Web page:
UNM Department of Psychiatry & Behavioral Sciences UNM Department of Psychiatry & Behavioral Sciences

Why So Blue?

Helping Friends and Family Cope With the Holidays

While the term holiday blues may seem to contradict itself, many people do find the holiday season to be stressful – and some may even experience an increase in depression or anxiety during the holidays. 

According to the American Psychological Association, 38 percent of people say their level of stress goes up during the holiday season, and 56 percent say that they experience more stress at work during this time as well. The most common reasons listed for increased stress include lack of time, lack of money, commercialism, the pressures of gift-giving and family gatherings.

People also often neglect their own needs during the holidays. This means sleeping less, exercising less, rushing more, eating more, and drinking more coffee and alcohol. All of this leads to a physiologically stressed state that can become a vicious cycle. Moreover, tapping those adrenal glands too often can leave people feeling more exhausted in the long run, and can increase the chances of mood swings, irritability, sadness and anxiety.

Many other factors may contribute to negative emotional states during the holidays. For some who are suffering, seeing images of happy people and happy families could remind them of the things they are missing in their life, or how they haven’t come as far as they would have liked. For others, being with family can be a simultaneously meaningful and aggravating experience. We often regress to old patterns of behavior with our families, and being with family can also trigger some unpleasant memories from the past.

Holidays can be especially difficult for people who have lost a loved one. For some it could be the first holiday they are experiencing without this loved one, and there can seem to be a void that is difficult to fill for the entire family. Holiday events might be a reminder of the person who is now missing from the festivities. Albuquerque is home to many active duty military personnel and first responders. Families and children can be simultaneously proud of their loved one who is serving, but also miss that person’s presence during the holidays.

There are some medical explanations for the holiday blues as well. The number of hours we spend in the sun decreases considerably in the winter, leaving many of us with depleted levels of Vitamin D (the body makes Vitamin D from cholesterol when the skin is exposed to sunlight). Low levels of Vitamin D have been linked to depression, bone loss, hair loss, and many other medical issues. There is also a well-established condition known as Seasonal Affective Disorder, in which individuals can meet full criteria for Major Depressive Disorder during the winter months.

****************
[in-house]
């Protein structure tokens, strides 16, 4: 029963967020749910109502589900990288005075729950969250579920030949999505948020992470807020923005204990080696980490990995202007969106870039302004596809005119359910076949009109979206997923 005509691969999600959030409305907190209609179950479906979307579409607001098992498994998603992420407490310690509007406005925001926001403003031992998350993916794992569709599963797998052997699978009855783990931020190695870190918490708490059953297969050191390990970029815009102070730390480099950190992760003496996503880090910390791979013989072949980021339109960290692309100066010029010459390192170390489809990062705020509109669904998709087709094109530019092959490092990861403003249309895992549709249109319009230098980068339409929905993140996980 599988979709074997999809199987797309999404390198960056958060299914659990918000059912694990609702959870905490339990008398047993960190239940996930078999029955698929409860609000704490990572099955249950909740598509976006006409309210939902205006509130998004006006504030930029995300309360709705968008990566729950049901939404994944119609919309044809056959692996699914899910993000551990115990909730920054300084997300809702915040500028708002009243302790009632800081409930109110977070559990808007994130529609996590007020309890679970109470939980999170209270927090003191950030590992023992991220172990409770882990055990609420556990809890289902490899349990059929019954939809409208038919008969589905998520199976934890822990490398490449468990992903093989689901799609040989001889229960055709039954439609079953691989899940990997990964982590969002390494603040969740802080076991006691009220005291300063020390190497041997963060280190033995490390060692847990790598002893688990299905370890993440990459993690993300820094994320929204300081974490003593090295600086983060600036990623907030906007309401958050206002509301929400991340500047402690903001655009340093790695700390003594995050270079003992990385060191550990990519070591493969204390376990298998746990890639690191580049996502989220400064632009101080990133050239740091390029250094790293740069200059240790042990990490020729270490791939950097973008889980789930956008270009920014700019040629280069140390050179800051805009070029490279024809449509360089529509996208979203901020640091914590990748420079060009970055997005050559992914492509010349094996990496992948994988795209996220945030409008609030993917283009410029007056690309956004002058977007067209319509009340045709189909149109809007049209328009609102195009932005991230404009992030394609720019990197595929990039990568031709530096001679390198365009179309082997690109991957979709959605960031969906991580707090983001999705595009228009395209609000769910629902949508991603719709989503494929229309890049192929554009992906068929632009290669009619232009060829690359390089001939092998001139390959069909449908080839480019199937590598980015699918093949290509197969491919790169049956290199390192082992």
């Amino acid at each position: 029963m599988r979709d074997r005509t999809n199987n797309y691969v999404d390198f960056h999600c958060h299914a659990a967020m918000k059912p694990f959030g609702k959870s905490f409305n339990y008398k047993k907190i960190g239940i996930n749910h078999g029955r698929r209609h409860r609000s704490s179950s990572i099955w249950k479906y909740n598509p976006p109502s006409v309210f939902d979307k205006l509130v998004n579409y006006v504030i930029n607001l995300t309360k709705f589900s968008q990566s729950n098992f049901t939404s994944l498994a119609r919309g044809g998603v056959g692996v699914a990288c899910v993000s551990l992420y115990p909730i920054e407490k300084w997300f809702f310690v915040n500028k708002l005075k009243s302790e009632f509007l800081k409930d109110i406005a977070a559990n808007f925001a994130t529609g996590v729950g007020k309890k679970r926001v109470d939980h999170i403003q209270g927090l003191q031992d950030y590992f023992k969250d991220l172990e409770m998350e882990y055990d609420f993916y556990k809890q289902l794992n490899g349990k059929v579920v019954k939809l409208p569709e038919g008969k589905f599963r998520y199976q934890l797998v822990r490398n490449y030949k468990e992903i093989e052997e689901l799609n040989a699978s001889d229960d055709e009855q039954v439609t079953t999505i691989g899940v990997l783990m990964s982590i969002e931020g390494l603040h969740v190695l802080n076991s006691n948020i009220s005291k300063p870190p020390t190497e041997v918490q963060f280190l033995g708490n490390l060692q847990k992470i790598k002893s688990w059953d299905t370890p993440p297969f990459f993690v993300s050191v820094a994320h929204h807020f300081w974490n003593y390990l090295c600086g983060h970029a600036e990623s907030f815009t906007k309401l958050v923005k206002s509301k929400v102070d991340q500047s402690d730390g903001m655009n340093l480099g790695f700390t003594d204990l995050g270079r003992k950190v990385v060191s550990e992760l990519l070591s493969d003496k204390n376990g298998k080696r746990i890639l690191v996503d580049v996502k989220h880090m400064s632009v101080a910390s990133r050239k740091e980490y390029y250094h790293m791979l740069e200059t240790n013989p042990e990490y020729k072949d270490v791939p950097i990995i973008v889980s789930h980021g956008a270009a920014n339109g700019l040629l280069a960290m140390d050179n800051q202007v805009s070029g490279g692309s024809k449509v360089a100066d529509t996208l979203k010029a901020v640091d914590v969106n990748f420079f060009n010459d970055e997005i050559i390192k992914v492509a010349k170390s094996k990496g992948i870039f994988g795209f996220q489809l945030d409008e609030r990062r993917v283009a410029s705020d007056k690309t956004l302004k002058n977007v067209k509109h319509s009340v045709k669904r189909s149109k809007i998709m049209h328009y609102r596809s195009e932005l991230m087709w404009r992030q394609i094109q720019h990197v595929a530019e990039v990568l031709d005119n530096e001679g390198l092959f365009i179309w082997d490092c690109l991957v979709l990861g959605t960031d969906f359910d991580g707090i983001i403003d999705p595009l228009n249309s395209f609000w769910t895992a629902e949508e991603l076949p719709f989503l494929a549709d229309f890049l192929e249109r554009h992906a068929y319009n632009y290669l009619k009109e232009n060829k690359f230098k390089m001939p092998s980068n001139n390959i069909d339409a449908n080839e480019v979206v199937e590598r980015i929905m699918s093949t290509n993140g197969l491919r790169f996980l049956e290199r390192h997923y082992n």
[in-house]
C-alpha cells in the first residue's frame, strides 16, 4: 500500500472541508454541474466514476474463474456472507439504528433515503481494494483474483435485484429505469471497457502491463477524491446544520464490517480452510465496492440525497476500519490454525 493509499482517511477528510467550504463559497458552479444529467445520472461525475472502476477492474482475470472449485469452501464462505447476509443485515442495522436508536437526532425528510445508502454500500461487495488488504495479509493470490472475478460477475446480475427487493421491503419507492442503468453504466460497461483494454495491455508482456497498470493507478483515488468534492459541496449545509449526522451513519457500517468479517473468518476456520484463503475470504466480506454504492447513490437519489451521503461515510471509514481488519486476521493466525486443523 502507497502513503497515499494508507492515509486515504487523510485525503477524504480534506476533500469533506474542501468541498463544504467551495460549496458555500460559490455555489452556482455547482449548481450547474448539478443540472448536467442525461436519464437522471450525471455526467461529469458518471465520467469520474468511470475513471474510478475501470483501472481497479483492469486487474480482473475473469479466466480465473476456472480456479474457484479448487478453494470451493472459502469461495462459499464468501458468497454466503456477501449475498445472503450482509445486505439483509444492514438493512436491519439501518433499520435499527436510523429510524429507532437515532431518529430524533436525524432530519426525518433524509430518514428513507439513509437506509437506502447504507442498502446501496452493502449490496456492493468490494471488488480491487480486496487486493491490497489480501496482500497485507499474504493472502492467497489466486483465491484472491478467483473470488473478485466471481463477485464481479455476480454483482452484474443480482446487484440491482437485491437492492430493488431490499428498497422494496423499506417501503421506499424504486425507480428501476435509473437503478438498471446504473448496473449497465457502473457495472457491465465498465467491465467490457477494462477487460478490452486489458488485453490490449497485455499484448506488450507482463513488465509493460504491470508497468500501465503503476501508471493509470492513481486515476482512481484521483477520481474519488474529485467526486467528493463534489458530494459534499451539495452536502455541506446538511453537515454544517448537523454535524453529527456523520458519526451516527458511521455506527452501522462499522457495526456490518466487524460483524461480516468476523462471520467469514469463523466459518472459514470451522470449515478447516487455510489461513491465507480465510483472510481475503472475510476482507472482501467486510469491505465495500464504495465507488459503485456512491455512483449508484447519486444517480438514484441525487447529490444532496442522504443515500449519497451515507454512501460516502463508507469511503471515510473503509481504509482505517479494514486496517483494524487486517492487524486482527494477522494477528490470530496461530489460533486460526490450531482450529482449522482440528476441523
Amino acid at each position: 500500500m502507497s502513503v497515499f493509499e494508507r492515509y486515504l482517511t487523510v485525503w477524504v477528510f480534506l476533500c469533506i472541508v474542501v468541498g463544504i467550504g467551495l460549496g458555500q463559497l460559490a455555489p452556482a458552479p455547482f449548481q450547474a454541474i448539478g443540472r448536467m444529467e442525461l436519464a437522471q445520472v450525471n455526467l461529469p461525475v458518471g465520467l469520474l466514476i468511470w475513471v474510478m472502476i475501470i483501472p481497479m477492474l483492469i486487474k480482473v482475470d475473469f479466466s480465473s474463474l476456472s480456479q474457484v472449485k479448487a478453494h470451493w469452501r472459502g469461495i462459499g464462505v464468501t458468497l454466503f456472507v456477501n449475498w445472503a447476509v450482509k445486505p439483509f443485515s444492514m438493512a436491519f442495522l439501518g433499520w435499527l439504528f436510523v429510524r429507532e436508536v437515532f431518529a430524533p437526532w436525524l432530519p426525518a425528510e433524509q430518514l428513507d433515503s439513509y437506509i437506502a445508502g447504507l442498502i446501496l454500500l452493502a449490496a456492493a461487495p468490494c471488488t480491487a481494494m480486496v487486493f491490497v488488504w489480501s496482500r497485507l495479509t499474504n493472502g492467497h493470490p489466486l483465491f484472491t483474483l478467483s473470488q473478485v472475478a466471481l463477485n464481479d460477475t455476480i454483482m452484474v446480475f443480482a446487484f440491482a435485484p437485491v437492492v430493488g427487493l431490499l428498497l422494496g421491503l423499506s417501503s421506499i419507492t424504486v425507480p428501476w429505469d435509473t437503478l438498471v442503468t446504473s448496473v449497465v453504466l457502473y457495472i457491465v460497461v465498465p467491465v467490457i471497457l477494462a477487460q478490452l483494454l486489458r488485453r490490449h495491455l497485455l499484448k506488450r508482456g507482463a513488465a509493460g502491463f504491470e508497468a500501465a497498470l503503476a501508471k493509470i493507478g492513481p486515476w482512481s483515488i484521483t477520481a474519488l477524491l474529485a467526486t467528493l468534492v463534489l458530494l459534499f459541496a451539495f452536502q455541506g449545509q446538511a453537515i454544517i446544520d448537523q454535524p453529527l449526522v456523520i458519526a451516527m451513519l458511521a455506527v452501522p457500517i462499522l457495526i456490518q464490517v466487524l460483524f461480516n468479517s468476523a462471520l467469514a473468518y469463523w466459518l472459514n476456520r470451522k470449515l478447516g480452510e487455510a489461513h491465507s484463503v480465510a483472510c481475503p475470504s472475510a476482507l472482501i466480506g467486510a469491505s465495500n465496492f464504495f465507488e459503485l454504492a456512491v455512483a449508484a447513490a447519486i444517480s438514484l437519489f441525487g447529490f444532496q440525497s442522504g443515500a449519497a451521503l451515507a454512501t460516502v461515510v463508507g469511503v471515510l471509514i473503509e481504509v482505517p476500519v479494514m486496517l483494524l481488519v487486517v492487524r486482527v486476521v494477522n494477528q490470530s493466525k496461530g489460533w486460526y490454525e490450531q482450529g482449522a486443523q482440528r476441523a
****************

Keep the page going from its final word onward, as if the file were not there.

There are many things that you can do to help a loved one if you suspect they are suffering from the holiday blues. The first thing would be to not judge them or overreact when they tell you about feeling down during the holidays. Part of what gets people down during the holidays is the fact that nobody else understands why they would feel bad during this time of year. Having someone actually listen to them compassionately and take the time to understand them could be the best way to help.

Also, try to include people in the festivities if you get a sense that they are lonely, isolated or marginalized. There is scientific evidence to suggest that even if people initially resist being active, they ultimately do feel better when they get out of their house and participate in activities.

Finally, if you are very worried about someone who has not seemed themselves, or certainly if anyone mentions thoughts of suicide, homicide, hearing voices or seeing things, or serious drug abuse problems, please refer them for help.

For emergencies, please call 911 or go to the nearest emergency room.  Albuquerque residents can always call the New Mexico Crisis Line at 1-855-NMCRISIS (1-855-662-7474), or you can call to talk to a certified Peer Support Specialist Warmline at 1-855-4NM-7100 (1-855-466-7100). The Peer Support Specialist Warmline takes calls from 3:30 p.m. to 11:30 p.m., or you can text them from 6 p.m. to 11 p.m.

You can also call the National Suicide Prevention Lifeline at 1-800-273-8255 24-7, or you can go to https://suicidepreventionlifeline.org/ for a live chat option.

You can reach the national Crisis Text Line by texting HOME to 741741 for free 24/7 crisis support in the United States.

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